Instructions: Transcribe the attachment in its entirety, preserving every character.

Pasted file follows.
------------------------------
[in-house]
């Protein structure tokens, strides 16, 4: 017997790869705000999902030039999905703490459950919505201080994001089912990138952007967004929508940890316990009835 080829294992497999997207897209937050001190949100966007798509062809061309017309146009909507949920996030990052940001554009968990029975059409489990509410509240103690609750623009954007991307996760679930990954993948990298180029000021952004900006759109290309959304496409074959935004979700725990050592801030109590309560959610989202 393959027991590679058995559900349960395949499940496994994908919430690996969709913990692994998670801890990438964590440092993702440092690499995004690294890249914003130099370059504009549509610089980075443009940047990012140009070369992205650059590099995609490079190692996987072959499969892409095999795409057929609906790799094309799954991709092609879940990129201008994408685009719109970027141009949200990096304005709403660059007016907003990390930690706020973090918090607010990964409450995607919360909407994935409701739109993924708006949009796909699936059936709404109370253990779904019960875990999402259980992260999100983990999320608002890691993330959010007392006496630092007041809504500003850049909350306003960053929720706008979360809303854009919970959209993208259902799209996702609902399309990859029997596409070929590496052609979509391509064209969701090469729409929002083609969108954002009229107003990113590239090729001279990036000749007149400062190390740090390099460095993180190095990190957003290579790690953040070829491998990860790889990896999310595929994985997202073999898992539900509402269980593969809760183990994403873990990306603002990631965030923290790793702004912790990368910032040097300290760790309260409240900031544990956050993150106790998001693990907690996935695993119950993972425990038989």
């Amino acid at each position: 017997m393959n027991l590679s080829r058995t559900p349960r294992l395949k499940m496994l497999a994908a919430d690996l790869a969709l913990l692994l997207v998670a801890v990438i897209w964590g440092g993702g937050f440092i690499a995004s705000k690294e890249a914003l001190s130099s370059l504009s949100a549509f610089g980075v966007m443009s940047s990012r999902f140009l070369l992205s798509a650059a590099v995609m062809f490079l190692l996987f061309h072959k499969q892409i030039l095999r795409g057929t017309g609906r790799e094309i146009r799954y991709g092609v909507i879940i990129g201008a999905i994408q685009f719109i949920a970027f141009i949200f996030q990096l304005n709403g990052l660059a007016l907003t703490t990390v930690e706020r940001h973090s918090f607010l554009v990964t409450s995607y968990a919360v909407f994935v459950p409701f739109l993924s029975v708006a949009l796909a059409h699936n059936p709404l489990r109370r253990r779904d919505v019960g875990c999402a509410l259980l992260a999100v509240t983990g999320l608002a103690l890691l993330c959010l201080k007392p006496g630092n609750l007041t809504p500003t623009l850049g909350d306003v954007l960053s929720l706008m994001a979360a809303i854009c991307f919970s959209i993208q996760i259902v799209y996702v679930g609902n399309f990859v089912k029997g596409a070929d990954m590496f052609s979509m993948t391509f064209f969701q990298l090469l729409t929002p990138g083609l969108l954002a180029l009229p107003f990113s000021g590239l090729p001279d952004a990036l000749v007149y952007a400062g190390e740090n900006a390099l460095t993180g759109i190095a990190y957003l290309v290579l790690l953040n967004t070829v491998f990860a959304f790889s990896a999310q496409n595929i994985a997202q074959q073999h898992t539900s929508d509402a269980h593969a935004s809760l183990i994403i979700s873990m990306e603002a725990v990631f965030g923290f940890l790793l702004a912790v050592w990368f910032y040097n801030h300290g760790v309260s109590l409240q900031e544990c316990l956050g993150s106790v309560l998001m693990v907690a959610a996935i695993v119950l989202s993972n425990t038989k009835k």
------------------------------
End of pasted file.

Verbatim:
[in-house]
């Protein structure tokens, strides 16, 4: 017997790869705000999902030039999905703490459950919505201080994001089912990138952007967004929508940890316990009835 080829294992497999997207897209937050001190949100966007798509062809061309017309146009909507949920996030990052940001554009968990029975059409489990509410509240103690609750623009954007991307996760679930990954993948990298180029000021952004900006759109290309959304496409074959935004979700725990050592801030109590309560959610989202 393959027991590679058995559900349960395949499940496994994908919430690996969709913990692994998670801890990438964590440092993702440092690499995004690294890249914003130099370059504009549509610089980075443009940047990012140009070369992205650059590099995609490079190692996987072959499969892409095999795409057929609906790799094309799954991709092609879940990129201008994408685009719109970027141009949200990096304005709403660059007016907003990390930690706020973090918090607010990964409450995607919360909407994935409701739109993924708006949009796909699936059936709404109370253990779904019960875990999402259980992260999100983990999320608002890691993330959010007392006496630092007041809504500003850049909350306003960053929720706008979360809303854009919970959209993208259902799209996702609902399309990859029997596409070929590496052609979509391509064209969701090469729409929002083609969108954002009229107003990113590239090729001279990036000749007149400062190390740090390099460095993180190095990190957003290579790690953040070829491998990860790889990896999310595929994985997202073999898992539900509402269980593969809760183990994403873990990306603002990631965030923290790793702004912790990368910032040097300290760790309260409240900031544990956050993150106790998001693990907690996935695993119950993972425990038989």
């Amino acid at each position: 017997m393959n027991l590679s080829r058995t559900p349960r294992l395949k499940m496994l497999a994908a919430d690996l790869a969709l913990l692994l997207v998670a801890v990438i897209w964590g440092g993702g937050f440092i690499a995004s705000k690294e890249a914003l001190s130099s370059l504009s949100a549509f610089g980075v966007m443009s940047s990012r999902f140009l070369l992205s798509a650059a590099v995609m062809f490079l190692l996987f061309h072959k499969q892409i030039l095999r795409g057929t017309g609906r790799e094309i146009r799954y991709g092609v909507i879940i990129g201008a999905i994408q685009f719109i949920a970027f141009i949200f996030q990096l304005n709403g990052l660059a007016l907003t703490t990390v930690e706020r940001h973090s918090f607010l554009v990964t409450s995607y968990a919360v909407f994935v459950p409701f739109l993924s029975v708006a949009l796909a059409h699936n059936p709404l489990r109370r253990r779904d919505v019960g875990c999402a509410l259980l992260a999100v509240t983990g999320l608002a103690l890691l993330c959010l201080k007392p006496g630092n609750l007041t809504p500003t623009l850049g909350d306003v954007l960053s929720l706008m994001a979360a809303i854009c991307f919970s959209i993208q996760i259902v799209y996702v679930g609902n399309f990859v089912k029997g596409a070929d990954m590496f052609s979509m993948t391509f064209f969701q990298l090469l729409t929002p990138g083609l969108l954002a180029l009229p107003f990113s000021g590239l090729p001279d952004a990036l000749v007149y952007a400062g190390e740090n900006a390099l460095t993180g759109i190095a990190y957003l290309v290579l790690l953040n967004t070829v491998f990860a959304f790889s990896a999310q496409n595929i994985a997202q074959q073999h898992t539900s929508d509402a269980h593969a935004s809760l183990i994403i979700s873990m990306e603002a725990v990631f965030g923290f940890l790793l702004a912790v050592w990368f910032y040097n801030h300290g760790v309260s109590l409240q900031e544990c316990l956050g993150s106790v309560l998001m693990v907690a959610a996935i695993v119950l989202s993972n425990t038989k009835k």